VidaTalk app gives patients with communication challenges the ability to express their needs

doctors
3 min read

Patients who have been placed on ventilators to a id breathing are unable to speak . Some other inpatients are nonverbal for different reasons, or there might be language barriers to expressing their basic needs. Now, an iPad application available to UCLA Health patients, called VidaTalk, may allow patients with significant communication challenges to easily express basic needs or even complex ideas to medical personnel and loved ones, “giving these patients some degree of autonomy,” says Andrew Erman, director of speech pathology.

Erman says the app is “highly intuitive” and can be used in multiple languages. “Sometimes a patient just wants to ask for something, but they don’t speak English. Our hope is that with this app, nurses can swiftly find out what a patient needs, without the time required to reach an online interpreter for something small,” he says. The app is to express basic needs and does not replace interpreter services, he notes.

Appl ic at ion of t he tech nolog y ha s been coordinated by audiology and speech pathology, nursing, information services, respiratory therapy and rehabilitation services. The iPad-based app is available to patients on all units.

VidaTalk offers more than 100 simple phrases to allow patients to express needs, feelings, pain level and location. The app has a keyboard on which patients may type messages, and all patient inputs are spoken aloud by the app. The app also allows patients to communicate by drawing.

“Our hope is that with this app nurses can swiftly find out what a patient needs, without the time required to reach an online interpreter for something small.”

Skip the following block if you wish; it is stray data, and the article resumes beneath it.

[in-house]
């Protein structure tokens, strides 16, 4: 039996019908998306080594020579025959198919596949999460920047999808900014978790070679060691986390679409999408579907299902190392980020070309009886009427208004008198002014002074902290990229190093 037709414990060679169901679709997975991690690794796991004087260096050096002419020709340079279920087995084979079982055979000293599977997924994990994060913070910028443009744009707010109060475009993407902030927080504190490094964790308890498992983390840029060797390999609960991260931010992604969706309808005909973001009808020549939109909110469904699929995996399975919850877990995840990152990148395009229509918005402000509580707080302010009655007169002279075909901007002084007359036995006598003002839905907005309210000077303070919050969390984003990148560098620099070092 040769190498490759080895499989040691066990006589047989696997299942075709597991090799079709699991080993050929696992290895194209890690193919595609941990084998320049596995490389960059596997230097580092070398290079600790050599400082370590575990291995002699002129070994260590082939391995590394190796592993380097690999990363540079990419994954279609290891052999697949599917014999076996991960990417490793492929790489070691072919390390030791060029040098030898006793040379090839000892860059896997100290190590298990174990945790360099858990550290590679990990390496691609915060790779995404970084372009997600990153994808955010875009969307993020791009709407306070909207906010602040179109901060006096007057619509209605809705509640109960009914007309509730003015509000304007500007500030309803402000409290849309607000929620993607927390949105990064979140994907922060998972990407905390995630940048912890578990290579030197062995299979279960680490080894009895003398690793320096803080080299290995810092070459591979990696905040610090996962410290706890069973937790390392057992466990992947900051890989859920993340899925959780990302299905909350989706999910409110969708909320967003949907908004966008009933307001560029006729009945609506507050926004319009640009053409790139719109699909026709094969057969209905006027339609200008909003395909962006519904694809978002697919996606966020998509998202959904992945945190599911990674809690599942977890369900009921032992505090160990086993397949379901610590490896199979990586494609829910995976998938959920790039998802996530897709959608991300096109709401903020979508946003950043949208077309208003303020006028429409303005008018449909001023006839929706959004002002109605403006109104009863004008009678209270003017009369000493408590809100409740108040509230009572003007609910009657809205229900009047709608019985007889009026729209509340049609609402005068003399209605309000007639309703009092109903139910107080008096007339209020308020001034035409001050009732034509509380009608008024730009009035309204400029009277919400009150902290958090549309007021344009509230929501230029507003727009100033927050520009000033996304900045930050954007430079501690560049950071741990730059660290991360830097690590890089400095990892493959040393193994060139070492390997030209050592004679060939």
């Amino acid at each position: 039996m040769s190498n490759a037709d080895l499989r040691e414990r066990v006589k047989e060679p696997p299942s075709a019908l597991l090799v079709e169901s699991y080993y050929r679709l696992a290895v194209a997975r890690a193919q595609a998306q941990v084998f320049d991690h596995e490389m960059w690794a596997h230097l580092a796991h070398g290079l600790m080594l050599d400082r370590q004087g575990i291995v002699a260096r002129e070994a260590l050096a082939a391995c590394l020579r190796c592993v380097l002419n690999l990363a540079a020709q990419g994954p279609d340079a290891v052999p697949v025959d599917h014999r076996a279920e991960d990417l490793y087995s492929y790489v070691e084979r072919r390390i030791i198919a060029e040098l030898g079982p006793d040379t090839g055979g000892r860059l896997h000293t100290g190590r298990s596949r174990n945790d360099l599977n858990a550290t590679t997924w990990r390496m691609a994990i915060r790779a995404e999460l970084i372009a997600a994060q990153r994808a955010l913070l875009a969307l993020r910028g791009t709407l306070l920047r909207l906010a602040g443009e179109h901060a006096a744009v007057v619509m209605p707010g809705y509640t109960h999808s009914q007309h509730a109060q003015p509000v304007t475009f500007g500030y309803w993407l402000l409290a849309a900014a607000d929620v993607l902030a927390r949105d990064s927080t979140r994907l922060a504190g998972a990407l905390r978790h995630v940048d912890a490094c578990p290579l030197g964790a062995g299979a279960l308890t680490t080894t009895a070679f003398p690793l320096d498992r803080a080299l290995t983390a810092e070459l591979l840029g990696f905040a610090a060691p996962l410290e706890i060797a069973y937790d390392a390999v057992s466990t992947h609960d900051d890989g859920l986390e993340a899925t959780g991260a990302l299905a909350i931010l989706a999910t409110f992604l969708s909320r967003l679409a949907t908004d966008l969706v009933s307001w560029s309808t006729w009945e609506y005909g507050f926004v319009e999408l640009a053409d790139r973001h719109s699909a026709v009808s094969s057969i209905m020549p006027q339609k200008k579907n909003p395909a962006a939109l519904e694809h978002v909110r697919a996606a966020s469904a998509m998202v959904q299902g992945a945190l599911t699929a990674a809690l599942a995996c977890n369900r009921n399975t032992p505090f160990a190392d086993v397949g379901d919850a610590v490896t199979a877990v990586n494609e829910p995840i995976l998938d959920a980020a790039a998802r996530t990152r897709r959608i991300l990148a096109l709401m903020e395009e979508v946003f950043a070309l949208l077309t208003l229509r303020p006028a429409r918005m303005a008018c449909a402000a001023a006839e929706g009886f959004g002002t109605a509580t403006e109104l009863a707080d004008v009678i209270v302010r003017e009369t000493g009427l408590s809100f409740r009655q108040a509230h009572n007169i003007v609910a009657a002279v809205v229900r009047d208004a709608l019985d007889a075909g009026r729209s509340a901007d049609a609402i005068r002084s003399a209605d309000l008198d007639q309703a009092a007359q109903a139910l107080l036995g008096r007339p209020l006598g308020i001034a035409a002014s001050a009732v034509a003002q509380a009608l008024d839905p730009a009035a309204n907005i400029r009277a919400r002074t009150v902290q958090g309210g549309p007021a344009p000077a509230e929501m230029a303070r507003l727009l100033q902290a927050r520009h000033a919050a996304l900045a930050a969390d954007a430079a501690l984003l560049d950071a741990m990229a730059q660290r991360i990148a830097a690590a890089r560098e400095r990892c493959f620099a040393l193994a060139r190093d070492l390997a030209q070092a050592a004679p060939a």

Rebecca Lahti, speech pathology supervisor, used the application with a head and neck cancer patient who had a tracheostomy tube placed after surgery and was unable to talk. “The patient had pain in different parts of her body and was unable to express where the pain was located or the pain level at each site,” Lahti says. Using an image of the human body on VidaTalk, the patient was able to use the app to tell her caregivers where and how much pain she was experiencing.

“She had never seen the app before, but she used it instantly to quick ly and effectively tell us about her significant pain,” Lahti says. “The patient then used the typing function to ask her nurse questions about care she was going to receive. Because of this app, the patient became an active partner in her own care.”

Narine Oganyan, administrative manager for audiolog y and speech pat holog y, is particularly grateful that patients had access to VidaTalk during the COVID-19 pandemic when “people have been less able to receive support from their loved ones.” She adds, “We want to spread awareness of this app so that all UCLA Health care providers know it exists and feel empowered to use it.”